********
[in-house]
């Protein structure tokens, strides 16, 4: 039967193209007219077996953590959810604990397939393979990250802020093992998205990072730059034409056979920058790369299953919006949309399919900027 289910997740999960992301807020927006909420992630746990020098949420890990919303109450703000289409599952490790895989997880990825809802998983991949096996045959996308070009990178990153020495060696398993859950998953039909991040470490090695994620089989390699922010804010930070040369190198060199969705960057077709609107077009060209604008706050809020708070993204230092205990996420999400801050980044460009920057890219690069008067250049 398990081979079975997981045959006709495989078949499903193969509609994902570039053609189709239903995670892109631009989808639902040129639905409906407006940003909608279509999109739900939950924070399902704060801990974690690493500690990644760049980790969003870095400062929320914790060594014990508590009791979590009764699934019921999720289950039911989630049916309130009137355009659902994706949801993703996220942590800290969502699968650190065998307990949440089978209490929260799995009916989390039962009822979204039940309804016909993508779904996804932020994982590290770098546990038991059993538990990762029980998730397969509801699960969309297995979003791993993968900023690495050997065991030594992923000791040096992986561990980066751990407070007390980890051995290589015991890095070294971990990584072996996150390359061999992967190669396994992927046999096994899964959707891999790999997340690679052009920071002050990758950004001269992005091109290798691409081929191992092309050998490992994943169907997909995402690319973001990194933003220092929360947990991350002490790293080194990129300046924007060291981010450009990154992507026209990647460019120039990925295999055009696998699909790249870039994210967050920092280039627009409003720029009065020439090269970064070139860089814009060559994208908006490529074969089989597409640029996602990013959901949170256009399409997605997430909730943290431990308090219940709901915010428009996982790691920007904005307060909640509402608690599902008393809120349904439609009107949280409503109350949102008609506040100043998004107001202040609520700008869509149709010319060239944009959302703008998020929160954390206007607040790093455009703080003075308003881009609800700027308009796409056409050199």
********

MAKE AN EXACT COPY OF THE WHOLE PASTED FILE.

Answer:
[in-house]
């Protein structure tokens, strides 16, 4: 039967193209007219077996953590959810604990397939393979990250802020093992998205990072730059034409056979920058790369299953919006949309399919900027 289910997740999960992301807020927006909420992630746990020098949420890990919303109450703000289409599952490790895989997880990825809802998983991949096996045959996308070009990178990153020495060696398993859950998953039909991040470490090695994620089989390699922010804010930070040369190198060199969705960057077709609107077009060209604008706050809020708070993204230092205990996420999400801050980044460009920057890219690069008067250049 398990081979079975997981045959006709495989078949499903193969509609994902570039053609189709239903995670892109631009989808639902040129639905409906407006940003909608279509999109739900939950924070399902704060801990974690690493500690990644760049980790969003870095400062929320914790060594014990508590009791979590009764699934019921999720289950039911989630049916309130009137355009659902994706949801993703996220942590800290969502699968650190065998307990949440089978209490929260799995009916989390039962009822979204039940309804016909993508779904996804932020994982590290770098546990038991059993538990990762029980998730397969509801699960969309297995979003791993993968900023690495050997065991030594992923000791040096992986561990980066751990407070007390980890051995290589015991890095070294971990990584072996996150390359061999992967190669396994992927046999096994899964959707891999790999997340690679052009920071002050990758950004001269992005091109290798691409081929191992092309050998490992994943169907997909995402690319973001990194933003220092929360947990991350002490790293080194990129300046924007060291981010450009990154992507026209990647460019120039990925295999055009696998699909790249870039994210967050920092280039627009409003720029009065020439090269970064070139860089814009060559994208908006490529074969089989597409640029996602990013959901949170256009399409997605997430909730943290431990308090219940709901915010428009996982790691920007904005307060909640509402608690599902008393809120349904439609009107949280409503109350949102008609506040100043998004107001202040609520700008869509149709010319060239944009959302703008998020929160954390206007607040790093455009703080003075308003881009609800700027308009796409056409050199």